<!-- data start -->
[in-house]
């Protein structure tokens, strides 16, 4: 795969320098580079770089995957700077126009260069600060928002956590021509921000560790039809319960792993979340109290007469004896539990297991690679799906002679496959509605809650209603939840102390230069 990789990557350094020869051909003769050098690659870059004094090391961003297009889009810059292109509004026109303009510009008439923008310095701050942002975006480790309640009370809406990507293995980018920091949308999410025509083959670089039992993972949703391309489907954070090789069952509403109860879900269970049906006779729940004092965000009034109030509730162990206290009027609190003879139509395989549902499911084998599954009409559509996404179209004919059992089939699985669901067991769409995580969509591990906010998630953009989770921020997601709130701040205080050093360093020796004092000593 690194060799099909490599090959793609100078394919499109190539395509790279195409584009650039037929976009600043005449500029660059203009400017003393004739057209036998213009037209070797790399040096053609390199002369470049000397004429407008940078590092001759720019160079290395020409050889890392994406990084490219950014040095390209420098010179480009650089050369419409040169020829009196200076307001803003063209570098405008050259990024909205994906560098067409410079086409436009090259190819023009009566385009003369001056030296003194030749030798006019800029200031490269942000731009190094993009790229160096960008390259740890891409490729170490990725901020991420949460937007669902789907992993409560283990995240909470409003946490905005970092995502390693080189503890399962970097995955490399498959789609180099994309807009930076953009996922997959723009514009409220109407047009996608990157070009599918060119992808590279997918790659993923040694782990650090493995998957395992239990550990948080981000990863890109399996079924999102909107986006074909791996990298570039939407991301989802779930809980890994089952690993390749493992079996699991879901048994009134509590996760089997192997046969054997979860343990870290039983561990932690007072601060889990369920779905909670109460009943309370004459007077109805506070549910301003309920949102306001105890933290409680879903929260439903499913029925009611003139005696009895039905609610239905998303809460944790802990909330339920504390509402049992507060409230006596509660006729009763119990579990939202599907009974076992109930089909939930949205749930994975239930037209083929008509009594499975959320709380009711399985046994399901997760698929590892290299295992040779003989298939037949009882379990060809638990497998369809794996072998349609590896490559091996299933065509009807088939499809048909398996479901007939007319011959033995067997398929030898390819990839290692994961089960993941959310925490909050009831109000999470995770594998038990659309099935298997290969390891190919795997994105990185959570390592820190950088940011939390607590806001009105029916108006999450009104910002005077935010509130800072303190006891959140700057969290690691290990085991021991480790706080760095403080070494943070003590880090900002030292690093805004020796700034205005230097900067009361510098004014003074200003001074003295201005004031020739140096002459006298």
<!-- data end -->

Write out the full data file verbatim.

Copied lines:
[in-house]
């Protein structure tokens, strides 16, 4: 795969320098580079770089995957700077126009260069600060928002956590021509921000560790039809319960792993979340109290007469004896539990297991690679799906002679496959509605809650209603939840102390230069 990789990557350094020869051909003769050098690659870059004094090391961003297009889009810059292109509004026109303009510009008439923008310095701050942002975006480790309640009370809406990507293995980018920091949308999410025509083959670089039992993972949703391309489907954070090789069952509403109860879900269970049906006779729940004092965000009034109030509730162990206290009027609190003879139509395989549902499911084998599954009409559509996404179209004919059992089939699985669901067991769409995580969509591990906010998630953009989770921020997601709130701040205080050093360093020796004092000593 690194060799099909490599090959793609100078394919499109190539395509790279195409584009650039037929976009600043005449500029660059203009400017003393004739057209036998213009037209070797790399040096053609390199002369470049000397004429407008940078590092001759720019160079290395020409050889890392994406990084490219950014040095390209420098010179480009650089050369419409040169020829009196200076307001803003063209570098405008050259990024909205994906560098067409410079086409436009090259190819023009009566385009003369001056030296003194030749030798006019800029200031490269942000731009190094993009790229160096960008390259740890891409490729170490990725901020991420949460937007669902789907992993409560283990995240909470409003946490905005970092995502390693080189503890399962970097995955490399498959789609180099994309807009930076953009996922997959723009514009409220109407047009996608990157070009599918060119992808590279997918790659993923040694782990650090493995998957395992239990550990948080981000990863890109399996079924999102909107986006074909791996990298570039939407991301989802779930809980890994089952690993390749493992079996699991879901048994009134509590996760089997192997046969054997979860343990870290039983561990932690007072601060889990369920779905909670109460009943309370004459007077109805506070549910301003309920949102306001105890933290409680879903929260439903499913029925009611003139005696009895039905609610239905998303809460944790802990909330339920504390509402049992507060409230006596509660006729009763119990579990939202599907009974076992109930089909939930949205749930994975239930037209083929008509009594499975959320709380009711399985046994399901997760698929590892290299295992040779003989298939037949009882379990060809638990497998369809794996072998349609590896490559091996299933065509009807088939499809048909398996479901007939007319011959033995067997398929030898390819990839290692994961089960993941959310925490909050009831109000999470995770594998038990659309099935298997290969390891190919795997994105990185959570390592820190950088940011939390607590806001009105029916108006999450009104910002005077935010509130800072303190006891959140700057969290690691290990085991021991480790706080760095403080070494943070003590880090900002030292690093805004020796700034205005230097900067009361510098004014003074200003001074003295201005004031020739140096002459006298």